Using some of the expressions given above in exercise III, talk about an incident when you were very scared. You may have a competition to decide whose story was the most frightening.

A Frightening Incident: One day in winter, my parents had gone to attend a birthday party in the nearby city. I was alone in my home with my younger brother. He was sleeping. It was a chilly night. Suddenly he gave a shriek. I was very frightened. I neared him to give him solace. He told that he was frightened in dream. When he got some relief, I heard a ringing of the bell.
The light had gone when the bell rang. The atmosphere was all misty. We were too freeze with fear to move any further. Somehow, we approached the door with torch light. It was mom and dad at the door. Thank God, we heaved a sigh of relief.

Which country or countries do you think “the Northland” refers to?

“The Northland” could refer to a very cold country in the Earth’s north -pole region, such as Greenland, the northern regions of Russia, Canada, Norway etc.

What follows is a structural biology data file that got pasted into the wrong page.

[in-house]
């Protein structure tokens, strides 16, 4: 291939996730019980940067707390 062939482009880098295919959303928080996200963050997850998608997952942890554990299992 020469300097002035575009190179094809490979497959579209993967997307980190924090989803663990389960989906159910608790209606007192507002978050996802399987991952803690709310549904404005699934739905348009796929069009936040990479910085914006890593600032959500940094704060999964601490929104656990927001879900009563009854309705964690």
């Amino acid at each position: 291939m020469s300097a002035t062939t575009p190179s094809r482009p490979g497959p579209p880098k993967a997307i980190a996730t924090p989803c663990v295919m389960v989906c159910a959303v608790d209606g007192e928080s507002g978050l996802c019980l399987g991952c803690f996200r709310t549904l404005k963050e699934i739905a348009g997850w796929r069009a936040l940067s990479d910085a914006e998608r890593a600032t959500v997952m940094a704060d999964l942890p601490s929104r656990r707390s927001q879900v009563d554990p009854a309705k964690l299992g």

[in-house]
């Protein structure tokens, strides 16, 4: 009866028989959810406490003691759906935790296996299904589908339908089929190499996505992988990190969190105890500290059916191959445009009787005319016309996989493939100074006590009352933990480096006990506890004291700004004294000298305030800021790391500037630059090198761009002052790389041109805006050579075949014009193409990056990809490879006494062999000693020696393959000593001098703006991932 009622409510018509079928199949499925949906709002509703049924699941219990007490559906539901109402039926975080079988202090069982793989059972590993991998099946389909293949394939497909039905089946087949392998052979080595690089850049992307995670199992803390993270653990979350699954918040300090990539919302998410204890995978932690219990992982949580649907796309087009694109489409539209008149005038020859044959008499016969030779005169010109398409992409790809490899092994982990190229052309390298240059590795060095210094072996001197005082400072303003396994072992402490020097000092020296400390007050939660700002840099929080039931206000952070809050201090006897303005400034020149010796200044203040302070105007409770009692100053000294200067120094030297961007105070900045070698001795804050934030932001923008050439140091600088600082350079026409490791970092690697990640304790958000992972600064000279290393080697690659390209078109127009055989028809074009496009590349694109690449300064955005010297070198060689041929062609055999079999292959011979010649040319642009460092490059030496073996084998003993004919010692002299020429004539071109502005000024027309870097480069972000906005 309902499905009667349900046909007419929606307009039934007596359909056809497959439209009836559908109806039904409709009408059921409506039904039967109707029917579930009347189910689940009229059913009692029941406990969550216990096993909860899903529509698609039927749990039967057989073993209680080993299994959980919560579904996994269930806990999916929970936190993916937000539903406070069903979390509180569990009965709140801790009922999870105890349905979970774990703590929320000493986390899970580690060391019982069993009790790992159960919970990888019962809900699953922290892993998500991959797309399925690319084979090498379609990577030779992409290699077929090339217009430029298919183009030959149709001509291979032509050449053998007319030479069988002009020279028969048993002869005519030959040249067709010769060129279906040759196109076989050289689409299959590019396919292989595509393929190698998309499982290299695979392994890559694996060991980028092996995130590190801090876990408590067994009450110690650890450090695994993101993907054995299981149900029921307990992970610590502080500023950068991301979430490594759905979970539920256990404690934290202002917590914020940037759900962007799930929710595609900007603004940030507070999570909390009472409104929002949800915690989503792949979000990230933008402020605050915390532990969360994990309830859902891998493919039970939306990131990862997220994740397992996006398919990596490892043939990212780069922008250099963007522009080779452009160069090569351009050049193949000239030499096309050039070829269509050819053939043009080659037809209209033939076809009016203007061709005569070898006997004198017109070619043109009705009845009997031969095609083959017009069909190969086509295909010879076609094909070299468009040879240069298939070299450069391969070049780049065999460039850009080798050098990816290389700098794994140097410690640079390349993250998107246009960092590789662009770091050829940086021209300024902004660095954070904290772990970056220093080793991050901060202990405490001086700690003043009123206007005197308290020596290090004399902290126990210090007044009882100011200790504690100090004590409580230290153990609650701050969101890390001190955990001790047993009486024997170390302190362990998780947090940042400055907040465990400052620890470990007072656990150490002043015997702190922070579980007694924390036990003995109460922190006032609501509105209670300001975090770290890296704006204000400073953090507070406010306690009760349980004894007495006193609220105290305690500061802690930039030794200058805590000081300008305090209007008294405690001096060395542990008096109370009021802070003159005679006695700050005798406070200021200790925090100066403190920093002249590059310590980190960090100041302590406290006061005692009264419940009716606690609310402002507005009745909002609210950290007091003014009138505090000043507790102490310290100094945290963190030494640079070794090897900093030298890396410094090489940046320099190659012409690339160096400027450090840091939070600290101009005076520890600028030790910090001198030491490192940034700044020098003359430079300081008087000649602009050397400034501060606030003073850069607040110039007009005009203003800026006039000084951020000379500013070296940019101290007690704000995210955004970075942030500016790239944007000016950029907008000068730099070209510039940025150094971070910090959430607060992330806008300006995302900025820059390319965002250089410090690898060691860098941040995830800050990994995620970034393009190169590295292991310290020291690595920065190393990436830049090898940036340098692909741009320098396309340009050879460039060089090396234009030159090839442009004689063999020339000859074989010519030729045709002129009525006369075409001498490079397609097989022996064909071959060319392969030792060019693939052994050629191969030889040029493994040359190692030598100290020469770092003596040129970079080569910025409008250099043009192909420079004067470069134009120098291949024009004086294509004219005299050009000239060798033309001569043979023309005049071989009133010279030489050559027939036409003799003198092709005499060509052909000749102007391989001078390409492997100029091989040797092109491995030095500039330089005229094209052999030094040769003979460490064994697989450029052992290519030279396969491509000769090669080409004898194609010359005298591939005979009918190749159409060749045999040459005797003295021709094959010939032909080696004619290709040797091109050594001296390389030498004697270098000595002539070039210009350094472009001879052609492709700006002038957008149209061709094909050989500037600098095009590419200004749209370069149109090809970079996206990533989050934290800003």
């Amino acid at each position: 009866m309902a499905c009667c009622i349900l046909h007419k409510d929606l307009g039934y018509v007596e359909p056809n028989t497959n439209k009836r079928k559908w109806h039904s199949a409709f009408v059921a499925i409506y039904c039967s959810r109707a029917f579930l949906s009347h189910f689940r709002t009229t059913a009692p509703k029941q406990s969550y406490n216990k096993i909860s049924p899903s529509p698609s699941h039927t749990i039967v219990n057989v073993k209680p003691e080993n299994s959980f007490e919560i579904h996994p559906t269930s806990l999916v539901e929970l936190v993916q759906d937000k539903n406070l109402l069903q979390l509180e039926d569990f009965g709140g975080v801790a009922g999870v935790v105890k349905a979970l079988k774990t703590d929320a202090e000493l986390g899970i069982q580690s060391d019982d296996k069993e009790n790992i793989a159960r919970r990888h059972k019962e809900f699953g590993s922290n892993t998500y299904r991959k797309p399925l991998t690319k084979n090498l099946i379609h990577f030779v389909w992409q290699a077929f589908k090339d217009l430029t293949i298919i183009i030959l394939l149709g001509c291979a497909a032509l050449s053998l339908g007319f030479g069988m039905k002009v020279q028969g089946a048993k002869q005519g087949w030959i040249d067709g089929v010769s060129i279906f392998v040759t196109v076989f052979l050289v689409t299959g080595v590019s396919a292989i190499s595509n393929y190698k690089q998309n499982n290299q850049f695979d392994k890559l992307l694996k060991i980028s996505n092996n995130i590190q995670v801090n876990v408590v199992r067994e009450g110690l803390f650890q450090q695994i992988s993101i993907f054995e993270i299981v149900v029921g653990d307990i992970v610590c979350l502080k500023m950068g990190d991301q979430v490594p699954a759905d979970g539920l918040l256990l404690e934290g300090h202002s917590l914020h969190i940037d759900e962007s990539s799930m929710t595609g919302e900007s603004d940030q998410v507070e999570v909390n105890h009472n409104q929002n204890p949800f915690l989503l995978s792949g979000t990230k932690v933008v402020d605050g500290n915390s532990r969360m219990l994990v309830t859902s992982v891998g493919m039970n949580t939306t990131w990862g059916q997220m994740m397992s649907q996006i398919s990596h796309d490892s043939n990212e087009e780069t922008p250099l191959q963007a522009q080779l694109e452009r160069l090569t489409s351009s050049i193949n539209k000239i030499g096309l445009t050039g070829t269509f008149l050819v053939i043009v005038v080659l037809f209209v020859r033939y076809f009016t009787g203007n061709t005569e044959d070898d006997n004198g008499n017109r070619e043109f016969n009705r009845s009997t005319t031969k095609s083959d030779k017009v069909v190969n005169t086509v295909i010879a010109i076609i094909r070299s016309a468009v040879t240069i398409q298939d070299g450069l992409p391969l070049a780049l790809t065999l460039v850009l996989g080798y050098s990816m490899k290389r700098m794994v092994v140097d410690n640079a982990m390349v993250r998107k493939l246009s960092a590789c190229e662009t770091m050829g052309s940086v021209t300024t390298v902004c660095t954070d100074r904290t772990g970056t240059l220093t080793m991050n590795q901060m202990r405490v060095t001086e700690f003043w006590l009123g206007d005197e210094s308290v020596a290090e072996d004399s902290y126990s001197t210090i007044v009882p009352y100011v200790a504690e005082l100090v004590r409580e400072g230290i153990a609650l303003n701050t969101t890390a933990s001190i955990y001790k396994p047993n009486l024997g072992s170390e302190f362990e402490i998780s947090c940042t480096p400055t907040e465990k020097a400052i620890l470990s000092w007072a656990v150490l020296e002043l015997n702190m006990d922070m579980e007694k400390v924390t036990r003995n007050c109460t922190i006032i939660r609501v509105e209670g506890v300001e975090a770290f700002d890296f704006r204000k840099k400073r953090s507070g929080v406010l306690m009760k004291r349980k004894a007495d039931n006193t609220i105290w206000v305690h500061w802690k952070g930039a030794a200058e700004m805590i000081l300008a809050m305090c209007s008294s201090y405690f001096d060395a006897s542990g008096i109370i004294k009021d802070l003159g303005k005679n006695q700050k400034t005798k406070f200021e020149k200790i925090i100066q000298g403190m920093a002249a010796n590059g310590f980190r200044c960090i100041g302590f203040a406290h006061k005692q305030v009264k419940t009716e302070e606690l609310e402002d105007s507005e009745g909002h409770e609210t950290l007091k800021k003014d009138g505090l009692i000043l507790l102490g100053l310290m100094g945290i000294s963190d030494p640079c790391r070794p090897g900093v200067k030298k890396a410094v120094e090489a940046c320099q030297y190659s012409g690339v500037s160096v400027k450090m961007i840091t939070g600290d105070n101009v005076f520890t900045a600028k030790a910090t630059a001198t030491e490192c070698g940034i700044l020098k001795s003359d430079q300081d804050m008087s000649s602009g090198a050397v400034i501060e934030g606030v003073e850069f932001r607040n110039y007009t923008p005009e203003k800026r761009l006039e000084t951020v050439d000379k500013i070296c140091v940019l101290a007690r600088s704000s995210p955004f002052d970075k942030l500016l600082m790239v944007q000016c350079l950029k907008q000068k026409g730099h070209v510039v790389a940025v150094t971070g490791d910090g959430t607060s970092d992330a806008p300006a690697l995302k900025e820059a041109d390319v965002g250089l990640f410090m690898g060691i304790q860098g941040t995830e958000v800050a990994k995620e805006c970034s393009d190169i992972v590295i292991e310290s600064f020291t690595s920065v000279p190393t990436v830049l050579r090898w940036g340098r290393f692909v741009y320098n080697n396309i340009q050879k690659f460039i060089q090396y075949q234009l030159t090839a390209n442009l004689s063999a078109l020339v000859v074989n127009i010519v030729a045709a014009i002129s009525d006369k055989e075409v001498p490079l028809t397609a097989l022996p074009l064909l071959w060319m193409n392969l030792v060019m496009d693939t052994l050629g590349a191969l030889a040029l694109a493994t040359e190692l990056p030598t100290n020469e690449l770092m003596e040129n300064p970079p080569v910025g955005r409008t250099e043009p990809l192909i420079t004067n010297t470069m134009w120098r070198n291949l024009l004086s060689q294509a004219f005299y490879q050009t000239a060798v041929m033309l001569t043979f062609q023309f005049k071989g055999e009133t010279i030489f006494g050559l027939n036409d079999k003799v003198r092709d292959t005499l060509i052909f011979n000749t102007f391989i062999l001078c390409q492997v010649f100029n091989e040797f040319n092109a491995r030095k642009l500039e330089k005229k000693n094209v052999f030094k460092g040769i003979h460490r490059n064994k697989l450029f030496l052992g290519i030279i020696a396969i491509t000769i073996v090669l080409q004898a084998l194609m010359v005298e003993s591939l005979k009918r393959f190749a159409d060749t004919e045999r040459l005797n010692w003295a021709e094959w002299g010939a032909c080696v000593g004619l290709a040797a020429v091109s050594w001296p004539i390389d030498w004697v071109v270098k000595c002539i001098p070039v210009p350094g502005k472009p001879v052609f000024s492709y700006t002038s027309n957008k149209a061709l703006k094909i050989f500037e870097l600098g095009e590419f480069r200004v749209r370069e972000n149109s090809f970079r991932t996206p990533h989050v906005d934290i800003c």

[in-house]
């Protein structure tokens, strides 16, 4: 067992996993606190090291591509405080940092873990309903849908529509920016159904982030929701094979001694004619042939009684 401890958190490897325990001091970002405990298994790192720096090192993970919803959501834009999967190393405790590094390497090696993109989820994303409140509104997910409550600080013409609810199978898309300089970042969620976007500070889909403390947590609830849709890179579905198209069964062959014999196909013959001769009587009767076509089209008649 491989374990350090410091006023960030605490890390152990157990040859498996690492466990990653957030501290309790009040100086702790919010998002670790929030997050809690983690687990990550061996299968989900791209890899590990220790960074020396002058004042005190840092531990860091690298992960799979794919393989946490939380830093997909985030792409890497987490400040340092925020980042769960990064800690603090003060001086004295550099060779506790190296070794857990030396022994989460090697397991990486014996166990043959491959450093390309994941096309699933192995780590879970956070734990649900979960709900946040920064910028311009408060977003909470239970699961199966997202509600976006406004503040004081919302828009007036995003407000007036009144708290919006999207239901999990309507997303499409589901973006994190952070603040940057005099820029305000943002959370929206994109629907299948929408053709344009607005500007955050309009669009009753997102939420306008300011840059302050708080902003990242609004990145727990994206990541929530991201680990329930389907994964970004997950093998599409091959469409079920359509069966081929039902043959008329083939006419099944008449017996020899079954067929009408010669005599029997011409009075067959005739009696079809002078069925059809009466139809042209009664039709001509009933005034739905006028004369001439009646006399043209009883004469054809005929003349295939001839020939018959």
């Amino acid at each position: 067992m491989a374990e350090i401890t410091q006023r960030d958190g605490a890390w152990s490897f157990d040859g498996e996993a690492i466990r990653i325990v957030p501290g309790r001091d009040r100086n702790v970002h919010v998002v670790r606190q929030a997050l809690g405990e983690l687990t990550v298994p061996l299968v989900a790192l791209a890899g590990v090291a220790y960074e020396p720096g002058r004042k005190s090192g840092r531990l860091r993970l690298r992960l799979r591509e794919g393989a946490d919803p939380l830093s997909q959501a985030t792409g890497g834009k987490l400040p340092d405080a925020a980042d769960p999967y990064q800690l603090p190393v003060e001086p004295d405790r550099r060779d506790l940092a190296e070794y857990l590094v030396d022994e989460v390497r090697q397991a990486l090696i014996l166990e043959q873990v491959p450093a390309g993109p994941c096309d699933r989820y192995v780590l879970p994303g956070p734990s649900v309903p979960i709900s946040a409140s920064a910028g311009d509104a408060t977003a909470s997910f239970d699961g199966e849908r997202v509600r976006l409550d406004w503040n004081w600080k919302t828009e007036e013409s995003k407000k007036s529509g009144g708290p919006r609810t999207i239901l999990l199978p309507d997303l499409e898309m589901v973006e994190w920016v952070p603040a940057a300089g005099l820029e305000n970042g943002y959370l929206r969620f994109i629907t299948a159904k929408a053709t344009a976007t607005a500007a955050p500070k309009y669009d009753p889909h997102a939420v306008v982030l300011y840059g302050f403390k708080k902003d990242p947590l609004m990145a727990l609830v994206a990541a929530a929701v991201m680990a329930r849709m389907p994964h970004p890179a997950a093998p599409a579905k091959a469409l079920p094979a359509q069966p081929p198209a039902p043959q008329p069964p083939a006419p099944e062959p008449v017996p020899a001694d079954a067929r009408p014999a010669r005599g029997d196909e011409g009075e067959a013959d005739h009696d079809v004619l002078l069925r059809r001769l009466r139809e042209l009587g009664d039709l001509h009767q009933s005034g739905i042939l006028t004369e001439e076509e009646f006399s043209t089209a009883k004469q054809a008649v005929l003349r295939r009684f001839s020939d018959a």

What did Saint Peter ask the old lady for? What was the lady’s reaction?

Saint Peter asked for a baked cake from the old lady to satisfy his hunger. The lady did not refuse and tried to bake a small cake for the saint.

How does the woodpecker get her food?

The woodpecker gets her food by boring holes into trees.

Do you think that the old lady would have been so ungenerous if she had known who Saint Peter really was? What would she have done then?

No, had the old lady known Saint Peter prior she would not have been so ungenerous. Instead, she would have tried to please him with her cakes for the fulfilment of her greedy desires.